Synopses & Reviews
"Kreck tells the epic story of westward expansion, from the great wagon trails, to the track layers, and those Hell on Wheels towns where the West was at its wildest. It's a story wonderfully told."and#151;David Fridtjof Halaas, from the foreword
The Wild West was more than just cowboys. It was also the raucous and unfettered railroad settlements that lined the tracks.
Overnight settlements, better known as "Hell on Wheels," sprang up as the transcontinental railroad crossed Nebraska and Wyoming. They brought opportunity not only for legitimate businesses but also for gamblers, land speculators, prostitutes, and thugs. Dick Kreck tells their stories along with those of the heroic individuals who managed, finally, to create permanent towns in the interior West. A thorough look at the construction of the Union Pacific railroad that is perfect for any history buff.
"Kreck's Hell on Wheels
is a tour de force, whose fact-filled narrative is as lively as any television production. And he doesn't let the serious research get in the way of telling an entertaining story." and#151;The Denver Post
"Noteworthy is the way Kreck pays specific attention to contributions made by women on the frontier, who 'did almost everything men did, and more.' However, the book is strongest when Kreck's veers back to discussing the construction of the transcontinental railroad itself." and#151;Publishers Weekly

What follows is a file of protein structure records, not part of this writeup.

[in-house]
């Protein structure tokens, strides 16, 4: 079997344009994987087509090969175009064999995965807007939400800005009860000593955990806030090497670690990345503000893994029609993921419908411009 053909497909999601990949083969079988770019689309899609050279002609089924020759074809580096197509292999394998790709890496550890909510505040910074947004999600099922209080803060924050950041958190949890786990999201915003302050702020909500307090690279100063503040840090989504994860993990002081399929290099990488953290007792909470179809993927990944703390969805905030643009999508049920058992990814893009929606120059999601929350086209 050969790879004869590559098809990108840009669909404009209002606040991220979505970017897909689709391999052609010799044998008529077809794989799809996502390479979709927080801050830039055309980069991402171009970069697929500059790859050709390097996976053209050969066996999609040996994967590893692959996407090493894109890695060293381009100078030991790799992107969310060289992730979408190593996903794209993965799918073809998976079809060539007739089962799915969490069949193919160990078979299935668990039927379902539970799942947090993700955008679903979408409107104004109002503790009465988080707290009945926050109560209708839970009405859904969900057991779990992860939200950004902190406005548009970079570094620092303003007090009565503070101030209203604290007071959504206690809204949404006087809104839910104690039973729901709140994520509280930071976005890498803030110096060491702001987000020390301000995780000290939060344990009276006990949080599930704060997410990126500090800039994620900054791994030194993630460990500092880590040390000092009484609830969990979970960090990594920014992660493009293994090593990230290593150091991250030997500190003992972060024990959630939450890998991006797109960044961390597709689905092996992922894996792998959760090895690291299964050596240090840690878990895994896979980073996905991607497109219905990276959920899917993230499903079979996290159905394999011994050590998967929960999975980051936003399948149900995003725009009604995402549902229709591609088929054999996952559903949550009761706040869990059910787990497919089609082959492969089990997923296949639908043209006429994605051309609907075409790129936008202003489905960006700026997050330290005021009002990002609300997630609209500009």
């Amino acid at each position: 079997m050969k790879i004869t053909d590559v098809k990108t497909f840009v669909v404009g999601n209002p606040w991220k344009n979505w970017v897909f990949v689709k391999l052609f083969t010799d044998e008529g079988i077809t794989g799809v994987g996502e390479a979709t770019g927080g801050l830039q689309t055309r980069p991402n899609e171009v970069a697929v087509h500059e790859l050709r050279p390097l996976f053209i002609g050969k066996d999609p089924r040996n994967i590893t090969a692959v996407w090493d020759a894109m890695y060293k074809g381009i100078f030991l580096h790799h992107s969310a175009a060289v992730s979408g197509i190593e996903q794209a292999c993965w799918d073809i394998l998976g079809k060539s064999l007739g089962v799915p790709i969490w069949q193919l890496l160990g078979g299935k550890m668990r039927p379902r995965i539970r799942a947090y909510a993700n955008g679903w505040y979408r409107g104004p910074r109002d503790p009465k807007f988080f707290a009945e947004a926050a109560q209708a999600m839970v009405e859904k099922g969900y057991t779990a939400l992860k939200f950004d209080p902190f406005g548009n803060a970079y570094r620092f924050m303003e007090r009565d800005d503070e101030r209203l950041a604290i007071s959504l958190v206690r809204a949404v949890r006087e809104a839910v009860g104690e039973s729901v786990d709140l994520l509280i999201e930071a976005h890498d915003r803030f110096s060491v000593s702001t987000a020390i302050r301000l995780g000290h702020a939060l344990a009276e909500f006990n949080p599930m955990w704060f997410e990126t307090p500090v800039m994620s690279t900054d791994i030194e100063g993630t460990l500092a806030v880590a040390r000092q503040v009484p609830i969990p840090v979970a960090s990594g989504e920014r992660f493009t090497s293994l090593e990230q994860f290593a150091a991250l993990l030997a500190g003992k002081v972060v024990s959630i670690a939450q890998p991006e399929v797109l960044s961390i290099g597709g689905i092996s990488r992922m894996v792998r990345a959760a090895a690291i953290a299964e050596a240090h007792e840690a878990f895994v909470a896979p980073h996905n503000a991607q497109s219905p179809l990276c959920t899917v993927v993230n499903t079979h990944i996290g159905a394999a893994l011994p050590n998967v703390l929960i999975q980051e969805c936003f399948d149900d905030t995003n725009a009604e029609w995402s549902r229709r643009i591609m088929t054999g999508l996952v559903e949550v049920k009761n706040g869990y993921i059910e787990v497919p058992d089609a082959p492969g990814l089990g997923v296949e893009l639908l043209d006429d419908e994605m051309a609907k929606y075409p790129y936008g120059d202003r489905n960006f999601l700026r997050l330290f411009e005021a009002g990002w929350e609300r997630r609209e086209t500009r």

"With his practiced eye for Western history and the ribald, Dick Kreck has fashioned a romping account of the wicked towns that sprang up and died during the building of the transcontinental railroad in the 1860s." and#151;Colorado Governor John Hickenlooper
"Dick Kreck, a crackerjack storyteller, rail enthusiast and best-selling author, does it here again. No one has better captured those wild railroad construction camps where hard-toiling men reveled in whiskey and women galore." and#151;Tom "Dr. Colorado" Noel
"A refreshing approach. Rather than the ordinary story, Dick Kreck reveals hardships during early methods of overland transportation and how the driving of the Golden Spike improved travel across America." and#151;James L. Ehernberger, railroad historian, photographer, and author
The Wild West was more than cowboys; it was also the raucous and unfettered railroad settlements that followed the tracks.
Overnight settlements, better known as "Hell on Wheels," sprang up as the transcontinental railroad crossed Nebraska and Wyoming. They brought opportunity not only for legitimate business but also for gamblers, land speculators, prostitutes, and thugs. Dick Kreck tells their stories along with the heroic individuals who managed, finally, to create permanent towns in the interior West.
About the Author
Dick Kreck retired from The Denver Post after thirty-eight years as an editor and columnist. He previously worked at the San Francisco Examiner and the Los Angeles Times. He is the author of four other books, and lives in Denver, Colorado.